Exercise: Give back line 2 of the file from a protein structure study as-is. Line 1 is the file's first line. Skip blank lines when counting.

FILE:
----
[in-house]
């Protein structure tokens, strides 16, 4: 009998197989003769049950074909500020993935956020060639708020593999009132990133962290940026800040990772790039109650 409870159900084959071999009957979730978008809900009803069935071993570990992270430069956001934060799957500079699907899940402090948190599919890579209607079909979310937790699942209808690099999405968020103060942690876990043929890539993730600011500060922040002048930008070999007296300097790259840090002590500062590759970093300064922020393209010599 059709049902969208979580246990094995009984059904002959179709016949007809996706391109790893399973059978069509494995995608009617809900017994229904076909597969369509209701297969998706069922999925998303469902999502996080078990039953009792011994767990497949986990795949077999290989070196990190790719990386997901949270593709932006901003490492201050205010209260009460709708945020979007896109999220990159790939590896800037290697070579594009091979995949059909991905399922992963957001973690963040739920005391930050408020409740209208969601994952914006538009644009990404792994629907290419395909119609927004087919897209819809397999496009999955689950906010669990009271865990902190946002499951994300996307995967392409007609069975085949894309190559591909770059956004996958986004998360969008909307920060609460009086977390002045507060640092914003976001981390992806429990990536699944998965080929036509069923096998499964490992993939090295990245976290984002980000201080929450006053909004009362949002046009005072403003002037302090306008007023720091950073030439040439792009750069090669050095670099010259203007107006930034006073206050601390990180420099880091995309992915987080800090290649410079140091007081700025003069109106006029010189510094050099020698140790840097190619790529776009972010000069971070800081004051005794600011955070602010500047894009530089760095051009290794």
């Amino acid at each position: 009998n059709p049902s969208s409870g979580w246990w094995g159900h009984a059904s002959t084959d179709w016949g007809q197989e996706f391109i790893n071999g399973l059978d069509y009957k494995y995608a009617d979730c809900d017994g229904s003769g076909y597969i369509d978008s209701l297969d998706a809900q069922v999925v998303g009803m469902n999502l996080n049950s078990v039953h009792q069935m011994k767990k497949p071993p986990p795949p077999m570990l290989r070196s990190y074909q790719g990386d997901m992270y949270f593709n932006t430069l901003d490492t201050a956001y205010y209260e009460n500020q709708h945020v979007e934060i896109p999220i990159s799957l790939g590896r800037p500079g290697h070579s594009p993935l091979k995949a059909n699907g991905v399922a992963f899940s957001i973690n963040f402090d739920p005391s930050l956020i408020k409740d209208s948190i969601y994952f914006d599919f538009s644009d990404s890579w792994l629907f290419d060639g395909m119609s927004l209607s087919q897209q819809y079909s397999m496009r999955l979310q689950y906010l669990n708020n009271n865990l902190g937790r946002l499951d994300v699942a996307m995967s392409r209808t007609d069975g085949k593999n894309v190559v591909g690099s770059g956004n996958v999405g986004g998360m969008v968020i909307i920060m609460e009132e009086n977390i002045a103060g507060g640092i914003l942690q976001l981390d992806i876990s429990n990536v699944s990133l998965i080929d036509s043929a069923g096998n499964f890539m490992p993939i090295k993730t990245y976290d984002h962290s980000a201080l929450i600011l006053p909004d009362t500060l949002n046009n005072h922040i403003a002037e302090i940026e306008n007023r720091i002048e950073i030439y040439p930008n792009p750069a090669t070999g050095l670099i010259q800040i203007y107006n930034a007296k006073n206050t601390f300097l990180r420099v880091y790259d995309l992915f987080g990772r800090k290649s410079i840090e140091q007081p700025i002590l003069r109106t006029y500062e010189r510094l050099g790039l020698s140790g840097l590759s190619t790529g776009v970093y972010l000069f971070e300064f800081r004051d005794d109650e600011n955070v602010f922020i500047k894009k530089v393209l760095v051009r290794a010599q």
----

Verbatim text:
């Protein structure tokens, strides 16, 4: 009998197989003769049950074909500020993935956020060639708020593999009132990133962290940026800040990772790039109650 409870159900084959071999009957979730978008809900009803069935071993570990992270430069956001934060799957500079699907899940402090948190599919890579209607079909979310937790699942209808690099999405968020103060942690876990043929890539993730600011500060922040002048930008070999007296300097790259840090002590500062590759970093300064922020393209010599 059709049902969208979580246990094995009984059904002959179709016949007809996706391109790893399973059978069509494995995608009617809900017994229904076909597969369509209701297969998706069922999925998303469902999502996080078990039953009792011994767990497949986990795949077999290989070196990190790719990386997901949270593709932006901003490492201050205010209260009460709708945020979007896109999220990159790939590896800037290697070579594009091979995949059909991905399922992963957001973690963040739920005391930050408020409740209208969601994952914006538009644009990404792994629907290419395909119609927004087919897209819809397999496009999955689950906010669990009271865990902190946002499951994300996307995967392409007609069975085949894309190559591909770059956004996958986004998360969008909307920060609460009086977390002045507060640092914003976001981390992806429990990536699944998965080929036509069923096998499964490992993939090295990245976290984002980000201080929450006053909004009362949002046009005072403003002037302090306008007023720091950073030439040439792009750069090669050095670099010259203007107006930034006073206050601390990180420099880091995309992915987080800090290649410079140091007081700025003069109106006029010189510094050099020698140790840097190619790529776009972010000069971070800081004051005794600011955070602010500047894009530089760095051009290794």